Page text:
Improving inhaler design could make lung disease treatments more effective

The Canadian Lung Association estimates that more than three million patients must cope with some form of serious lung disease.

Treatment costs the Canadian health-care system more than $12 billion annually and is often self-administered by patients who inhale their medications using a hand-held device called a puffer (or inhaler).

According to engineer Edgar Matida, despite the importance of inhalers in treating lung disease, they generally perform quite poorly. “Up to 81 per cent of the original drug dosage is deposited mostly in the mouth and does not even reach the lungs.”

As he explains, these devices release the prescribed drug as a fine mist. This mist hits the mouth in very complex “flows” or patterns of particle dispersion, rather than making its way directly into the lungs. Although a patient could increase the amount of medication by puffing more than once, increased dosage is known to cause unwanted side effects, such as nausea, diarrhea, muscle cramps and laboured breathing. As a result, patients with severe ailments who require several doses per day can end up distrusting the device and not strictly following the daily prescription provided by their physician.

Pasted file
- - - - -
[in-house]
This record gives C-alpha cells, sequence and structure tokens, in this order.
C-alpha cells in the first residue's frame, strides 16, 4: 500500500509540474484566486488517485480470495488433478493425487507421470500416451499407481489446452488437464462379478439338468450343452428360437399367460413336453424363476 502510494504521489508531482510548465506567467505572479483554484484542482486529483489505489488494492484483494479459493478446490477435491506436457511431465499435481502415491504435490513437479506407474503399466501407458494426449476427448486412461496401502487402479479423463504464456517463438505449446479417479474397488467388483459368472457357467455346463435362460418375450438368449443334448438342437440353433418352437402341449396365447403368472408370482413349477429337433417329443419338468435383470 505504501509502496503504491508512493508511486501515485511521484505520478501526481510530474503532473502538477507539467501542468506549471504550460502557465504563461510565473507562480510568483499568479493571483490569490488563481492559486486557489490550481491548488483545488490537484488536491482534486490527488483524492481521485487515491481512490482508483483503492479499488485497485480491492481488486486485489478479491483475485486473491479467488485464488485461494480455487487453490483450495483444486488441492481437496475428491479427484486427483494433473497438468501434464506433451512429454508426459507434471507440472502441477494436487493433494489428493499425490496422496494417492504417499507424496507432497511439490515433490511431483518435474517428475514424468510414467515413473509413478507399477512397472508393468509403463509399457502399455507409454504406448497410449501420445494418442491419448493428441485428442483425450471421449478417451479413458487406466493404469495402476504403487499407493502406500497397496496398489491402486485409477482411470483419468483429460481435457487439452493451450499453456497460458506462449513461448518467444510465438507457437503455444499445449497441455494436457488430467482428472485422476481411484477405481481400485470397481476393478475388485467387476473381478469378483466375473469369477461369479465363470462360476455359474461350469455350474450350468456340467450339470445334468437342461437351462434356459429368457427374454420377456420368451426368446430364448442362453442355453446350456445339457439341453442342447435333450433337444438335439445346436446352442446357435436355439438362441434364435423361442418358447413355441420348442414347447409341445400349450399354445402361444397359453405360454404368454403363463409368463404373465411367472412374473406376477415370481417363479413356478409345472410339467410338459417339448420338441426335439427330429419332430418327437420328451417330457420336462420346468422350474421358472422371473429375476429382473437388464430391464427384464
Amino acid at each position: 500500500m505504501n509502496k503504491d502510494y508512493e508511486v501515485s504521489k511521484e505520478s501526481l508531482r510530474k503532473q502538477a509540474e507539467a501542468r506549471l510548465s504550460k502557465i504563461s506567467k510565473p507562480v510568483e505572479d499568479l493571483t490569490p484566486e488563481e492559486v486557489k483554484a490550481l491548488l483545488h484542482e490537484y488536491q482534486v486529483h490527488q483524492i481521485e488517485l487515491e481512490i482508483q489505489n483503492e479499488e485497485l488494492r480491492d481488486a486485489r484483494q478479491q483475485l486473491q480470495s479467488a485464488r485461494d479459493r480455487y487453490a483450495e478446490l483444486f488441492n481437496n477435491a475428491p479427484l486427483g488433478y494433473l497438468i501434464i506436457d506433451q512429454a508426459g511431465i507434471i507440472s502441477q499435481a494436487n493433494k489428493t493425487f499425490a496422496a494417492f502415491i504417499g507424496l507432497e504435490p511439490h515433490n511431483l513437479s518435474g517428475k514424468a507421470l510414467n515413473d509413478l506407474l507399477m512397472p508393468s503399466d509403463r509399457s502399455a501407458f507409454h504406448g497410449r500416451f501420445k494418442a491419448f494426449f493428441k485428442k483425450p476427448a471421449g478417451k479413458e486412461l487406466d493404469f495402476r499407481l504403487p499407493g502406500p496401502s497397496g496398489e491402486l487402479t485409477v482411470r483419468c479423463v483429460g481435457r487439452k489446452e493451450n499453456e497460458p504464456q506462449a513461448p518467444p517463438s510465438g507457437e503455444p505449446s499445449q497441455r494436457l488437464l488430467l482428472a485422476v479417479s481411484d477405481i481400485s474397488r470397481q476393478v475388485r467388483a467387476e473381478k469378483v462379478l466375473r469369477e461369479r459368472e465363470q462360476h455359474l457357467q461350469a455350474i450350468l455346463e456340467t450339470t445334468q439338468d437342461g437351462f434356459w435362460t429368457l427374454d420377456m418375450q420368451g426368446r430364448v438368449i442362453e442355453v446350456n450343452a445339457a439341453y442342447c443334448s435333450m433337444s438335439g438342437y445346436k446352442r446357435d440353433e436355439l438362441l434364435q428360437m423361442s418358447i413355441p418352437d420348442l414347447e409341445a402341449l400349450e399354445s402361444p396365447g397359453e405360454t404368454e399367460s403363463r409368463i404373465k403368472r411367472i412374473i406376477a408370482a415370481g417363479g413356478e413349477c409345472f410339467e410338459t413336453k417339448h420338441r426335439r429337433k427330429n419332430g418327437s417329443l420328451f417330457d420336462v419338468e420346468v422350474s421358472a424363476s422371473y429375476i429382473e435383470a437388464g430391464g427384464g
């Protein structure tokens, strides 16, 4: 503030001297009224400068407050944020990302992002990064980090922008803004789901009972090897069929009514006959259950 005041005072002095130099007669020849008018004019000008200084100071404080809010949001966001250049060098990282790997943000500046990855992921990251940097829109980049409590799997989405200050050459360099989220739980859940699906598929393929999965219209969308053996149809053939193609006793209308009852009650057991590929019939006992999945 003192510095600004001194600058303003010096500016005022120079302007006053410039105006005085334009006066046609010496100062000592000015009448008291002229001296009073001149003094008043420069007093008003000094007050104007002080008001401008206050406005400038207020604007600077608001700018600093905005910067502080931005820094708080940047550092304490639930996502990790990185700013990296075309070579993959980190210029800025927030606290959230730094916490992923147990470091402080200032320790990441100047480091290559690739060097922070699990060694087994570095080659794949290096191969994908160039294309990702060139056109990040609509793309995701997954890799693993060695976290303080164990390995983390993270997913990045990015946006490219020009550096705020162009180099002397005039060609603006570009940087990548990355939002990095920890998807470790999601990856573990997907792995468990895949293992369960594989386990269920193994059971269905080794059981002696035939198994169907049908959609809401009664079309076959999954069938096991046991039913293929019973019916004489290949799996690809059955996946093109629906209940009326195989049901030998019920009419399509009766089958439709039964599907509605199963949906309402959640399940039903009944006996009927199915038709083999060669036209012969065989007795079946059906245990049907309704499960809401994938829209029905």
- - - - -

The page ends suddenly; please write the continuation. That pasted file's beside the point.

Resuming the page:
Matida is an assistant professor in Carleton’s Department of Mechanical and Aerospace Engineering, and his current research focuses on methods to improve how effectively inhalers deliver drugs to the lungs.

He uses computer simulations to analyze the flow of medication coming out of the inhaler to understand more clearly how the mist is being deposited in the mouth and throat.

Based on his findings, inhalers could be redesigned—improvements might include special add-on mouthpieces that reduce mouth-throat deposition and more effectively direct the spray into the lungs. This research could not only lead to better treatment, but also promote the use of inhalers as an alternative for treatment of other ailments, including diabetes (specifically insulin delivery) and migraines.

Surprisingly, little research has been conducted on the performance of inhalers. “Once an inefficient device is on the market, it will stay there until the patent has expired,” Matida explains.

His work has garnered an award from the Association of Health Technologies Industry and has two patent applications. To find out more about Edgar Matida’s research, readers can visit his website at carleton.ca/mae/staff-and-faculty-listing/edgar-a-matida/.

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